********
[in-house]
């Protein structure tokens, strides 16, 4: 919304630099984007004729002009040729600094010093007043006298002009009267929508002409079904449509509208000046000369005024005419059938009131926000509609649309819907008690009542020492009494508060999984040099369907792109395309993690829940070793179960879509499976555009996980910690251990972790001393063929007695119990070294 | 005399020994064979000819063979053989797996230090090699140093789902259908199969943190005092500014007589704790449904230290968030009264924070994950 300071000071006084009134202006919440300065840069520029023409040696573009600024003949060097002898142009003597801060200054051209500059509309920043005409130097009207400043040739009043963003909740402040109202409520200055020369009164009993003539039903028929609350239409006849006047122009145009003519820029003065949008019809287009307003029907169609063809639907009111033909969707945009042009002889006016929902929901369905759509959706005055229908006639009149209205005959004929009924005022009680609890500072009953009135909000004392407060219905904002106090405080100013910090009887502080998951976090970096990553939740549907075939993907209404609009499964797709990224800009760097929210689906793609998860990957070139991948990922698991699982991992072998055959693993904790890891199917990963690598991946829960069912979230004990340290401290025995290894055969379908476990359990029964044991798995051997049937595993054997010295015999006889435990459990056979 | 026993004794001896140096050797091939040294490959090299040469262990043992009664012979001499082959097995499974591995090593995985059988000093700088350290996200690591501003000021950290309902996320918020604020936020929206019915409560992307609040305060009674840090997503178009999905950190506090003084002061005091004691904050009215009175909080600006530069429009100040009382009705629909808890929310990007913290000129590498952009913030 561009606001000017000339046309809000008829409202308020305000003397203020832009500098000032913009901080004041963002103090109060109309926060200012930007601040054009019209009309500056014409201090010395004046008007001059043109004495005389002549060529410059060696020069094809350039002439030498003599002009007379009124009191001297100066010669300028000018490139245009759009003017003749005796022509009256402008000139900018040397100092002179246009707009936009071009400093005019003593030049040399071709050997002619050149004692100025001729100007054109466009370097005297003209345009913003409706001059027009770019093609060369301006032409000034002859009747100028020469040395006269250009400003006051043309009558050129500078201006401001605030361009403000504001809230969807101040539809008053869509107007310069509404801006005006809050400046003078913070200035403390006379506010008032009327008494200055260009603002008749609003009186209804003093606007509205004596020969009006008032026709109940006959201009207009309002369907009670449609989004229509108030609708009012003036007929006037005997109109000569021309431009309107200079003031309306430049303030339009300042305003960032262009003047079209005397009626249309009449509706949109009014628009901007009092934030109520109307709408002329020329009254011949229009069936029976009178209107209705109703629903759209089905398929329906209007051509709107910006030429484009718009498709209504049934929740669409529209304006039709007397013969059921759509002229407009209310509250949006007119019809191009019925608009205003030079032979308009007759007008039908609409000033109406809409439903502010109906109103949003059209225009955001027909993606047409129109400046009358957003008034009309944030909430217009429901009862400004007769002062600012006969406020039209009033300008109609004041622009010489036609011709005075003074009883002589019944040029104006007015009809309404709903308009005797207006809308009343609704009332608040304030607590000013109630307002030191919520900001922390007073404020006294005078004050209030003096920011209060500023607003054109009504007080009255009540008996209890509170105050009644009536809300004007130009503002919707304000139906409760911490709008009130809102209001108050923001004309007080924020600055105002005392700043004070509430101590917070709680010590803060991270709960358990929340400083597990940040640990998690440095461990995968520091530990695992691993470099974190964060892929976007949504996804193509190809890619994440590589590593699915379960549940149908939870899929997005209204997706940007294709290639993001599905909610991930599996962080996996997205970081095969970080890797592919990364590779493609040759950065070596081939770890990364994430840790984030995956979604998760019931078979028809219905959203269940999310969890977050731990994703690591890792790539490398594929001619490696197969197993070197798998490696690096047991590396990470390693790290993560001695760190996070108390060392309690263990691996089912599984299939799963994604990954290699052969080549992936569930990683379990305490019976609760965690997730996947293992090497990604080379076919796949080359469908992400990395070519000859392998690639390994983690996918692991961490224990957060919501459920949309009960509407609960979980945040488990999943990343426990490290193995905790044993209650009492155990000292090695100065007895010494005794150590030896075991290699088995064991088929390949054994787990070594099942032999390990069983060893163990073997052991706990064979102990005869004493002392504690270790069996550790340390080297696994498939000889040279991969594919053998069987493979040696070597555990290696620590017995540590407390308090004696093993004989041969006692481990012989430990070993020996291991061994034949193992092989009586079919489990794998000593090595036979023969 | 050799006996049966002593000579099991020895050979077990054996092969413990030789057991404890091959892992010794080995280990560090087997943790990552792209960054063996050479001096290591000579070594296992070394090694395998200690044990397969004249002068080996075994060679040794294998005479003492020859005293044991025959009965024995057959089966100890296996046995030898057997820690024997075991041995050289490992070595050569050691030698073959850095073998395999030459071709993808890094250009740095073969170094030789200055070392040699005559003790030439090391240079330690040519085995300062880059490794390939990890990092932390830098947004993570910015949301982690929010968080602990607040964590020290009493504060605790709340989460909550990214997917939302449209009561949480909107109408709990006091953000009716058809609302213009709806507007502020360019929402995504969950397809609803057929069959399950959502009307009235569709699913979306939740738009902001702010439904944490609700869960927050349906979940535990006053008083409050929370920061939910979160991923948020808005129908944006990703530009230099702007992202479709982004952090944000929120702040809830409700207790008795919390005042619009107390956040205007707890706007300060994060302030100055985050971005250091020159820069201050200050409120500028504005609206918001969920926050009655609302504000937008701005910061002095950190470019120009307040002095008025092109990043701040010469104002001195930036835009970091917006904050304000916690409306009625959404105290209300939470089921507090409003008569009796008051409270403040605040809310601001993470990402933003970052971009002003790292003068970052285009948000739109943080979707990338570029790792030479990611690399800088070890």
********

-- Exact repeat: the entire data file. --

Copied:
[in-house]
């Protein structure tokens, strides 16, 4: 919304630099984007004729002009040729600094010093007043006298002009009267929508002409079904449509509208000046000369005024005419059938009131926000509609649309819907008690009542020492009494508060999984040099369907792109395309993690829940070793179960879509499976555009996980910690251990972790001393063929007695119990070294 | 005399020994064979000819063979053989797996230090090699140093789902259908199969943190005092500014007589704790449904230290968030009264924070994950 300071000071006084009134202006919440300065840069520029023409040696573009600024003949060097002898142009003597801060200054051209500059509309920043005409130097009207400043040739009043963003909740402040109202409520200055020369009164009993003539039903028929609350239409006849006047122009145009003519820029003065949008019809287009307003029907169609063809639907009111033909969707945009042009002889006016929902929901369905759509959706005055229908006639009149209205005959004929009924005022009680609890500072009953009135909000004392407060219905904002106090405080100013910090009887502080998951976090970096990553939740549907075939993907209404609009499964797709990224800009760097929210689906793609998860990957070139991948990922698991699982991992072998055959693993904790890891199917990963690598991946829960069912979230004990340290401290025995290894055969379908476990359990029964044991798995051997049937595993054997010295015999006889435990459990056979 | 026993004794001896140096050797091939040294490959090299040469262990043992009664012979001499082959097995499974591995090593995985059988000093700088350290996200690591501003000021950290309902996320918020604020936020929206019915409560992307609040305060009674840090997503178009999905950190506090003084002061005091004691904050009215009175909080600006530069429009100040009382009705629909808890929310990007913290000129590498952009913030 561009606001000017000339046309809000008829409202308020305000003397203020832009500098000032913009901080004041963002103090109060109309926060200012930007601040054009019209009309500056014409201090010395004046008007001059043109004495005389002549060529410059060696020069094809350039002439030498003599002009007379009124009191001297100066010669300028000018490139245009759009003017003749005796022509009256402008000139900018040397100092002179246009707009936009071009400093005019003593030049040399071709050997002619050149004692100025001729100007054109466009370097005297003209345009913003409706001059027009770019093609060369301006032409000034002859009747100028020469040395006269250009400003006051043309009558050129500078201006401001605030361009403000504001809230969807101040539809008053869509107007310069509404801006005006809050400046003078913070200035403390006379506010008032009327008494200055260009603002008749609003009186209804003093606007509205004596020969009006008032026709109940006959201009207009309002369907009670449609989004229509108030609708009012003036007929006037005997109109000569021309431009309107200079003031309306430049303030339009300042305003960032262009003047079209005397009626249309009449509706949109009014628009901007009092934030109520109307709408002329020329009254011949229009069936029976009178209107209705109703629903759209089905398929329906209007051509709107910006030429484009718009498709209504049934929740669409529209304006039709007397013969059921759509002229407009209310509250949006007119019809191009019925608009205003030079032979308009007759007008039908609409000033109406809409439903502010109906109103949003059209225009955001027909993606047409129109400046009358957003008034009309944030909430217009429901009862400004007769002062600012006969406020039209009033300008109609004041622009010489036609011709005075003074009883002589019944040029104006007015009809309404709903308009005797207006809308009343609704009332608040304030607590000013109630307002030191919520900001922390007073404020006294005078004050209030003096920011209060500023607003054109009504007080009255009540008996209890509170105050009644009536809300004007130009503002919707304000139906409760911490709008009130809102209001108050923001004309007080924020600055105002005392700043004070509430101590917070709680010590803060991270709960358990929340400083597990940040640990998690440095461990995968520091530990695992691993470099974190964060892929976007949504996804193509190809890619994440590589590593699915379960549940149908939870899929997005209204997706940007294709290639993001599905909610991930599996962080996996997205970081095969970080890797592919990364590779493609040759950065070596081939770890990364994430840790984030995956979604998760019931078979028809219905959203269940999310969890977050731990994703690591890792790539490398594929001619490696197969197993070197798998490696690096047991590396990470390693790290993560001695760190996070108390060392309690263990691996089912599984299939799963994604990954290699052969080549992936569930990683379990305490019976609760965690997730996947293992090497990604080379076919796949080359469908992400990395070519000859392998690639390994983690996918692991961490224990957060919501459920949309009960509407609960979980945040488990999943990343426990490290193995905790044993209650009492155990000292090695100065007895010494005794150590030896075991290699088995064991088929390949054994787990070594099942032999390990069983060893163990073997052991706990064979102990005869004493002392504690270790069996550790340390080297696994498939000889040279991969594919053998069987493979040696070597555990290696620590017995540590407390308090004696093993004989041969006692481990012989430990070993020996291991061994034949193992092989009586079919489990794998000593090595036979023969 | 050799006996049966002593000579099991020895050979077990054996092969413990030789057991404890091959892992010794080995280990560090087997943790990552792209960054063996050479001096290591000579070594296992070394090694395998200690044990397969004249002068080996075994060679040794294998005479003492020859005293044991025959009965024995057959089966100890296996046995030898057997820690024997075991041995050289490992070595050569050691030698073959850095073998395999030459071709993808890094250009740095073969170094030789200055070392040699005559003790030439090391240079330690040519085995300062880059490794390939990890990092932390830098947004993570910015949301982690929010968080602990607040964590020290009493504060605790709340989460909550990214997917939302449209009561949480909107109408709990006091953000009716058809609302213009709806507007502020360019929402995504969950397809609803057929069959399950959502009307009235569709699913979306939740738009902001702010439904944490609700869960927050349906979940535990006053008083409050929370920061939910979160991923948020808005129908944006990703530009230099702007992202479709982004952090944000929120702040809830409700207790008795919390005042619009107390956040205007707890706007300060994060302030100055985050971005250091020159820069201050200050409120500028504005609206918001969920926050009655609302504000937008701005910061002095950190470019120009307040002095008025092109990043701040010469104002001195930036835009970091917006904050304000916690409306009625959404105290209300939470089921507090409003008569009796008051409270403040605040809310601001993470990402933003970052971009002003790292003068970052285009948000739109943080979707990338570029790792030479990611690399800088070890």